You can at any time switch between Concordance mode and Word Sketch mode, and this is a useful way of getting more information about a particular word combination. Thus, if you want to look at examples of "pose + challenge" (where challenge is the direct object of pose), simply click on the number next to pose in the "object_of" list (92) and you will be taken directly to a concordance showing all instances of this combination.
== 6. The Thesaurus function == #distributionalthesaurusid The software checks to see which words occur with the same collocates as other words, and on the basis of this data it generates a "distributional thesaurus". A distributional thesaurus is an automatically produced "thesaurus" which finds words that tend to occur in similar contexts as the target word. It is not a man made thesaurus of synonyms. The thesaurus function lists, for any given adjective, noun or verb, the other words most similar to it in in terms of grammatical and collocational behaviour.
Click on the Thesaurus link on the left hand side main (top) menu and then input the word with PoS that you are interested in.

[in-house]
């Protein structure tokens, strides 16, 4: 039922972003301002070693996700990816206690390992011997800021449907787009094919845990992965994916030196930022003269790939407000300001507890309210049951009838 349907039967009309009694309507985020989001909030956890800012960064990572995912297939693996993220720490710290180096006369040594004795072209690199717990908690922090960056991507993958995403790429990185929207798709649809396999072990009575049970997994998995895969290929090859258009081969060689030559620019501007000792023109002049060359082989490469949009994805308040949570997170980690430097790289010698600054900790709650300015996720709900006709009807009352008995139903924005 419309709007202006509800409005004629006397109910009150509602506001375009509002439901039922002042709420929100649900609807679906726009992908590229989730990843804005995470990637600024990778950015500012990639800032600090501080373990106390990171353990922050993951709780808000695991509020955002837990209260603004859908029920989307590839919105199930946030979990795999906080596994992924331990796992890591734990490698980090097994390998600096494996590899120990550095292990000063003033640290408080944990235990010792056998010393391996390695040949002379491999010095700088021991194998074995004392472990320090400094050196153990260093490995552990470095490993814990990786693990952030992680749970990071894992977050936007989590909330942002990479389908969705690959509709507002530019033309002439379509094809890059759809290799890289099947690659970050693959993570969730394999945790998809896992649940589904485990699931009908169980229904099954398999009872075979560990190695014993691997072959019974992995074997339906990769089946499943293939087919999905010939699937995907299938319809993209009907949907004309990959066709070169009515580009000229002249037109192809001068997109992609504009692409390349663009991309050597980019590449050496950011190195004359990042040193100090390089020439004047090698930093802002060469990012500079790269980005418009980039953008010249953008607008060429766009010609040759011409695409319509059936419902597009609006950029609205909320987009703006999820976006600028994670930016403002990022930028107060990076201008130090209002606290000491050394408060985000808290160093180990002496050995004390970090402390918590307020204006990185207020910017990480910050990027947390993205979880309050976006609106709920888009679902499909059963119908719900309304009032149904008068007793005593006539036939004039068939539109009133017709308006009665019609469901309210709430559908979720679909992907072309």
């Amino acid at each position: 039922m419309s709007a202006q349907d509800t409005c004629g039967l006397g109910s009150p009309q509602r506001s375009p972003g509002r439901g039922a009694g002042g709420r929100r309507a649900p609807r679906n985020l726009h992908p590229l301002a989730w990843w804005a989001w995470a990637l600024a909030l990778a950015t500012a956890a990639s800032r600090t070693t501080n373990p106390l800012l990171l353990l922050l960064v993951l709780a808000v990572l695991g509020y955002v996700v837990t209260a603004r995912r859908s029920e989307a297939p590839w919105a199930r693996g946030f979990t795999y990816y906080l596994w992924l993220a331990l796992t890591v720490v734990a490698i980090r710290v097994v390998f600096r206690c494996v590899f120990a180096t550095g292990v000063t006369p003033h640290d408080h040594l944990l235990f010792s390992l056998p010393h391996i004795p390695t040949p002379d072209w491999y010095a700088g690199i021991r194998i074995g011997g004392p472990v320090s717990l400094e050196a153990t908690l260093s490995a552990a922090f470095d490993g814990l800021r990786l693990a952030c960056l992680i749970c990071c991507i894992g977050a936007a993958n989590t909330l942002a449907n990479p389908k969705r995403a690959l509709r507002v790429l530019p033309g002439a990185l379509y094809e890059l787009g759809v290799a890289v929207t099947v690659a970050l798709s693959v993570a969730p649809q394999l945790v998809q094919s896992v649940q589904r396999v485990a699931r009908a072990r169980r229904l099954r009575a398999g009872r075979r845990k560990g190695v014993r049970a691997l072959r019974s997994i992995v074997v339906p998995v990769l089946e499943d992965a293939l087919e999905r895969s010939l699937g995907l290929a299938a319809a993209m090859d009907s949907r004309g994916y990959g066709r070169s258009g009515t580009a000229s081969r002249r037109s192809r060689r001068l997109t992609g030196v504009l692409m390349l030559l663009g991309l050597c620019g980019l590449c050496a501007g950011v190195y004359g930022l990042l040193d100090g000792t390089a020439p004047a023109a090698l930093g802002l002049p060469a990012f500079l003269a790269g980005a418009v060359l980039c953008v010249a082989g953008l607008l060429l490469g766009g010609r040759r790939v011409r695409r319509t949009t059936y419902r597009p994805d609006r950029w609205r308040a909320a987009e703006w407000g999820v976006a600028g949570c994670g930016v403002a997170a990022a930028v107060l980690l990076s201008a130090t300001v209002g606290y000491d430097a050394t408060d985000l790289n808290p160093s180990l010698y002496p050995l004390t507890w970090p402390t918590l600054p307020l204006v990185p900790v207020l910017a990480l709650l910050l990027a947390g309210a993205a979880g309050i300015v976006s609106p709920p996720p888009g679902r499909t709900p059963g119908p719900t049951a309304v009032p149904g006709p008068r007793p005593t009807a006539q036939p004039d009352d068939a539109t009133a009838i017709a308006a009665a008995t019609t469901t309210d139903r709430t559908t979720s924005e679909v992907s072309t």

For help on the advanced options see the thesaurus help page.
== 7. The Sketch Difference function == #sketchdiffid Sketch Difference is a neat way of comparing two very similar words: it shows those patterns and combinations that the two items have in common, and also those patterns and combinations that are more typical of, or unique to, one word rather than the other. You can also use the function to compare the same lemma in two different parts of the corpus, or to compare two different word forms e.g. men and man. Click on any word in a Thesaurus entry for a word, and you will be taken straight to a screen showing the Sketch Difference between the two words. Alternatively, you can click on Sketch-Diff on the left hand side panel and this will take you to the word sketch difference entry form which gives you more options.